The chest strap we pitted the Garmin Swim against hardly produced accurate control data. It moved around significantly and produced problematic data.
So from this, we can draw two conclusions. First, underwater HR tracking is still problematic, and if you're keen on getting accurate data from the pool you will need to invest in prosumer devices. Secondly, unlike running, you're not guaranteed better data by using a chest strap – so we wouldn't hesitate to recommend the Garmin Swim 2 for general users.
But certainly, take those heart rate readings as guidance more than the definitive representation of your efforts in the pool.
As is pretty much the norm these days, you can expect this watch to work as a smartwatch. Though you’re not getting Garmin’s full complement of features here. It does work with iPhones and Android phones offering the ability to view phone notifications, and weather reports and control music playing on your phone. You don’t get big features like payment support or a built-in music player.
Perhaps the most disappointing omission though is the full support for Garmin’s Connect IQ platform. Like the Forerunner 45, you can access the storefront to download watch faces, but you can’t add any apps, widgets, or data fields.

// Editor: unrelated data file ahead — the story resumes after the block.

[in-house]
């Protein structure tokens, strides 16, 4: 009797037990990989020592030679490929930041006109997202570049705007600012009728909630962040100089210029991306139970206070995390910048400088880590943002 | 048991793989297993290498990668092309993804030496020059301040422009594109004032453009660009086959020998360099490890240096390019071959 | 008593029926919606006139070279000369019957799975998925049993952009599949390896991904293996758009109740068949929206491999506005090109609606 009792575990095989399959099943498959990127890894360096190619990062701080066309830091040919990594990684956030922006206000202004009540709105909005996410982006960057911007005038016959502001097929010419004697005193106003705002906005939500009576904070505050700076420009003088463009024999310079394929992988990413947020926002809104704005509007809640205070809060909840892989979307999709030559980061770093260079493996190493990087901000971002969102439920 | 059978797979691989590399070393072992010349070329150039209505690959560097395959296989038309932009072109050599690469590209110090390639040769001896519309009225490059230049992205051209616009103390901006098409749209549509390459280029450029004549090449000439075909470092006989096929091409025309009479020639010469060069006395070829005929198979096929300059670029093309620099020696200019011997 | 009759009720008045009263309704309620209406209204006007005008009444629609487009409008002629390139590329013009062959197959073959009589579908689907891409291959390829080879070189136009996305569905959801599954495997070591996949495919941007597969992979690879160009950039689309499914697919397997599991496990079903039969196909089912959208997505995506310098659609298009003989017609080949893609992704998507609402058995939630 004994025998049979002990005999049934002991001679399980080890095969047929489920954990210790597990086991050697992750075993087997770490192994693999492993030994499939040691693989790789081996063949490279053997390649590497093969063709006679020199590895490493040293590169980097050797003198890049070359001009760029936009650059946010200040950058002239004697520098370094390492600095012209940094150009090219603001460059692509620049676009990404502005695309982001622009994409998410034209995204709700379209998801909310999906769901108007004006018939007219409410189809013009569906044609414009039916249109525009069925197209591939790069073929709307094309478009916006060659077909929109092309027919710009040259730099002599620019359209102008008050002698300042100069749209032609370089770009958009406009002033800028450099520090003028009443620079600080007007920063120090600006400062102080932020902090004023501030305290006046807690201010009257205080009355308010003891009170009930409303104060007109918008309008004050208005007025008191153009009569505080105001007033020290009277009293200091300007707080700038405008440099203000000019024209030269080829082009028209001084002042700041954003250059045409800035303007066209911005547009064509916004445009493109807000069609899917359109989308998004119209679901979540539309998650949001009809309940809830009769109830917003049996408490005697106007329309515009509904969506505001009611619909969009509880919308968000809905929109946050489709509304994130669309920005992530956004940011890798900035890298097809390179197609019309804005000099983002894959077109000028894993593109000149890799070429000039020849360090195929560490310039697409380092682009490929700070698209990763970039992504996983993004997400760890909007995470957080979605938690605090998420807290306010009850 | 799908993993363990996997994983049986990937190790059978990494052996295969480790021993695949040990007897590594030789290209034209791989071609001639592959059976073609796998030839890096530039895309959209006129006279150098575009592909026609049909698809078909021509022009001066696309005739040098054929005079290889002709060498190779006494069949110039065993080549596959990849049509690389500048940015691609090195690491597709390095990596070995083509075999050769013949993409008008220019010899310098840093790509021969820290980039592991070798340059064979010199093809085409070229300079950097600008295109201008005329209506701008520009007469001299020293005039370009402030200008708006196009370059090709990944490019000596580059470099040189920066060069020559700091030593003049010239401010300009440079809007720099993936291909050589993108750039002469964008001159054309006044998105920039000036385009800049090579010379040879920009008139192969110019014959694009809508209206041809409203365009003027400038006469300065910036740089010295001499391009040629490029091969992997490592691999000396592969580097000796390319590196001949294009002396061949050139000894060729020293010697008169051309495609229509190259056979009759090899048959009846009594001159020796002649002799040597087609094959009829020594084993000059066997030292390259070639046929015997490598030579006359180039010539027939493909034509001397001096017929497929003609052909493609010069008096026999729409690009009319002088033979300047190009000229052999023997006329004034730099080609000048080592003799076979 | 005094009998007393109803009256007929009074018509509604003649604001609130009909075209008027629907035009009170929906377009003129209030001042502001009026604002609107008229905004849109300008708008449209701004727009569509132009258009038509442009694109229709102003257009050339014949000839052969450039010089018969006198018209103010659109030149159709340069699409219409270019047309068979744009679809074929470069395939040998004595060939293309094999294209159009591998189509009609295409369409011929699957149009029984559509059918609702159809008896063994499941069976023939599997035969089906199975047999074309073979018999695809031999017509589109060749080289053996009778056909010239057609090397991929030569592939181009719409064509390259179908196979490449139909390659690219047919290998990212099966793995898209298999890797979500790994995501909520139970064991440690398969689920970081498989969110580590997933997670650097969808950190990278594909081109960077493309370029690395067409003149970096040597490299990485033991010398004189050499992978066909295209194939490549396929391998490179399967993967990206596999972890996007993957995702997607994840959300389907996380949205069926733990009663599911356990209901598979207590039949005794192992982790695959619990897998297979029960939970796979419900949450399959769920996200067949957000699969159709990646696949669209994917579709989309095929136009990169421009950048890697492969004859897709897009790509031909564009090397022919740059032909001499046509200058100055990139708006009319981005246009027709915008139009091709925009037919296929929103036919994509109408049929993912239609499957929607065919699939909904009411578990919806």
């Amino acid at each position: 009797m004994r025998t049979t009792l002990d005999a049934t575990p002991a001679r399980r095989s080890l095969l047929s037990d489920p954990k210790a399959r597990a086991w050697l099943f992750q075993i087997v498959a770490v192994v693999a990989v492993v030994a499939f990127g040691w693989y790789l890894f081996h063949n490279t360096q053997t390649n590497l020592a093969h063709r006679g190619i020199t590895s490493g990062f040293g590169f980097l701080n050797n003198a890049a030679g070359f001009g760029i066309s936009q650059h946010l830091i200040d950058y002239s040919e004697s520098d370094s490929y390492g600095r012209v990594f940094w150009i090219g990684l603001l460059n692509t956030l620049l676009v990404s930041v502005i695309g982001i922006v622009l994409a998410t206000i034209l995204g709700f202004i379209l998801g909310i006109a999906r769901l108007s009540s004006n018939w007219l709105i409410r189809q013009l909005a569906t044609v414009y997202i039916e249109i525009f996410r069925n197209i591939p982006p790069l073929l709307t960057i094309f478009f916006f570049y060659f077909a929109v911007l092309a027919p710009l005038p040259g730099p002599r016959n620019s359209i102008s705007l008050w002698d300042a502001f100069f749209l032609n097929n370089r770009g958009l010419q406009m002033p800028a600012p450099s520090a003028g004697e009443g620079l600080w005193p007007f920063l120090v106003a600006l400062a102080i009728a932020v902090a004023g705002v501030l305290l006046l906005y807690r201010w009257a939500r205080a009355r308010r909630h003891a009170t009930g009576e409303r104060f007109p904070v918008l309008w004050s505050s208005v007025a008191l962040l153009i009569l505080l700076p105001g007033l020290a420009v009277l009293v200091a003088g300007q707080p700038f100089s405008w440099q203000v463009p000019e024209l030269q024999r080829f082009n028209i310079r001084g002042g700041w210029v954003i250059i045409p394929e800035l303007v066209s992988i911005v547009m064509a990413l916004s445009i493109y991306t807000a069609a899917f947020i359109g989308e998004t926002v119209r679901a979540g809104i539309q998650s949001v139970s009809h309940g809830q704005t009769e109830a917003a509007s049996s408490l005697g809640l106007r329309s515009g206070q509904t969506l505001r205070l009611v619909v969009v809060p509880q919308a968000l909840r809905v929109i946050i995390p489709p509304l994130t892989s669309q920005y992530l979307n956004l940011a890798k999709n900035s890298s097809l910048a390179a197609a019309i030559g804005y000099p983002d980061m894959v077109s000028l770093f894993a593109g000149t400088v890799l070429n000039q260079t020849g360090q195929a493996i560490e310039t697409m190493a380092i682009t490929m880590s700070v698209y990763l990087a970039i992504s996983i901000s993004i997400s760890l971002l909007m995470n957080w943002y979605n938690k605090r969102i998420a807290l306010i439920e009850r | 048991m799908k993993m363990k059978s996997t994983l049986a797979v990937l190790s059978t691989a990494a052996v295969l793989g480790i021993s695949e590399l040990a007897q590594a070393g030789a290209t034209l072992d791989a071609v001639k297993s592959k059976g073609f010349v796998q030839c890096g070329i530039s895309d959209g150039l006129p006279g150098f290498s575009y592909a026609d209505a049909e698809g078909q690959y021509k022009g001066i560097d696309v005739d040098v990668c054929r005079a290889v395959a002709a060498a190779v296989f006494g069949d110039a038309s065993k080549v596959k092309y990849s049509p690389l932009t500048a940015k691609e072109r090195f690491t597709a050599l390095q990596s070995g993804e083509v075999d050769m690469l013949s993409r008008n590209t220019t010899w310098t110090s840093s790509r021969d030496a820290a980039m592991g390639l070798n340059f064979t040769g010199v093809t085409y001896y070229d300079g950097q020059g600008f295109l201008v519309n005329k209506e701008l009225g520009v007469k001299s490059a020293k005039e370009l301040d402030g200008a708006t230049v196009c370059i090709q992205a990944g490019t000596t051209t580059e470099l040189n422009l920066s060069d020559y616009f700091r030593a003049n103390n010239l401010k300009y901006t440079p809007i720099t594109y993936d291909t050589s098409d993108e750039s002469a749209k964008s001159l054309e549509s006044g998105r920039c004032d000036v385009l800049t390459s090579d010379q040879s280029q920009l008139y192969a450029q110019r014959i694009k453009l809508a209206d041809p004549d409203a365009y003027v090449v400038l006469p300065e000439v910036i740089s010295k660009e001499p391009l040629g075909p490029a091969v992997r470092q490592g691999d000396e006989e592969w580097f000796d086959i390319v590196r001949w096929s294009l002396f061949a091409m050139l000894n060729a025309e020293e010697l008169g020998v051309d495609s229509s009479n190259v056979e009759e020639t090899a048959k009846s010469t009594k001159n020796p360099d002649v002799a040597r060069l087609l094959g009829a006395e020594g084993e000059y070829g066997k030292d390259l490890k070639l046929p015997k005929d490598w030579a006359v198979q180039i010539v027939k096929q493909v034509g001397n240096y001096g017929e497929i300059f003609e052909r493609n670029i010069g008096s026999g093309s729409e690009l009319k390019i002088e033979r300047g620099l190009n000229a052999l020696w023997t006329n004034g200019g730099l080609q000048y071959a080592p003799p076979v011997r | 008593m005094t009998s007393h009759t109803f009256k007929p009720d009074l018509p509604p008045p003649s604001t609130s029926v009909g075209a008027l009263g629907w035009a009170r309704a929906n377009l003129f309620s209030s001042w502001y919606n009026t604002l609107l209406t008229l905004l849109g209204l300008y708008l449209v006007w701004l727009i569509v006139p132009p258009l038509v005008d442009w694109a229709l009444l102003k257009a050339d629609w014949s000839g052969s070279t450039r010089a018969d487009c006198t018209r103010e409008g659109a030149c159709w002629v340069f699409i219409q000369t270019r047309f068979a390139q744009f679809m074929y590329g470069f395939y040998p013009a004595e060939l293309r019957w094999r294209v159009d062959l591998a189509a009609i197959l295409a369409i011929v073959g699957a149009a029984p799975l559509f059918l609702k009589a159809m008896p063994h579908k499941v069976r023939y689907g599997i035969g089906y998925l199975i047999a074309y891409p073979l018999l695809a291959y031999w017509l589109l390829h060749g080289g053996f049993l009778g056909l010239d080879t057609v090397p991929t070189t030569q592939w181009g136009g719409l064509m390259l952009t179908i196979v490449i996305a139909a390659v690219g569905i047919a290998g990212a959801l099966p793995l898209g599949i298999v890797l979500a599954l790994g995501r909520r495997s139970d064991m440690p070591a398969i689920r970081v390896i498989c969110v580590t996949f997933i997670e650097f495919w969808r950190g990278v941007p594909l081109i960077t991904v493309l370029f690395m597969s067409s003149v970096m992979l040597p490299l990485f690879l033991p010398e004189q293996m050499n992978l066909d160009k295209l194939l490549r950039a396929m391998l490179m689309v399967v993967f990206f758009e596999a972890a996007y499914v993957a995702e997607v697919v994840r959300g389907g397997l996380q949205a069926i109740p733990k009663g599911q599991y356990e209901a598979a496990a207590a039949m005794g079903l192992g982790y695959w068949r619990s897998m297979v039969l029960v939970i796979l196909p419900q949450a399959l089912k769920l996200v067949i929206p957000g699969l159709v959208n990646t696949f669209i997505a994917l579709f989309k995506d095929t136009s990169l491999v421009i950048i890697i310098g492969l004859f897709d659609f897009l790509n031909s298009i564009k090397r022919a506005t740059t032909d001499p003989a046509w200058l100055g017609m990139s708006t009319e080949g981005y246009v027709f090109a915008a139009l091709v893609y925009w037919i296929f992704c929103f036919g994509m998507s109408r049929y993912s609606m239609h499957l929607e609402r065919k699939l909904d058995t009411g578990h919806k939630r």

While swimming-focused add-ons are not quite as abundant as they are for other sports, it would’ve been nice to open things up to developers to see whether having a dedicated swimming watch out there would change that.
As mentioned before, that small screen can make viewing some notifications at times feel a bit cramped. It’s more acceptable for checking in on the weather, but it’s a basic smartwatch experience that’s okay, but could of course be so much better if those other features were present.
Garmin suggests you should get a week’s worth of battery life when you’re using it in smartwatch mode, which means when you’re not tapping into those sports tracking features.
When you put the GPS to use, you’re getting 13 hours of GPS battery life while using the optical heart rate in the water tops out at a decent 72 hours.
That’s the same battery life promised by the Forerunner 45, Garmin’s cheapest running watch and like the 45, the Swim 2 lived up to those battery claims in our experience.
If you’re primarily training in the pool maybe three to five times a week, you’ll have no problem getting that week-long battery life it promises.
How we test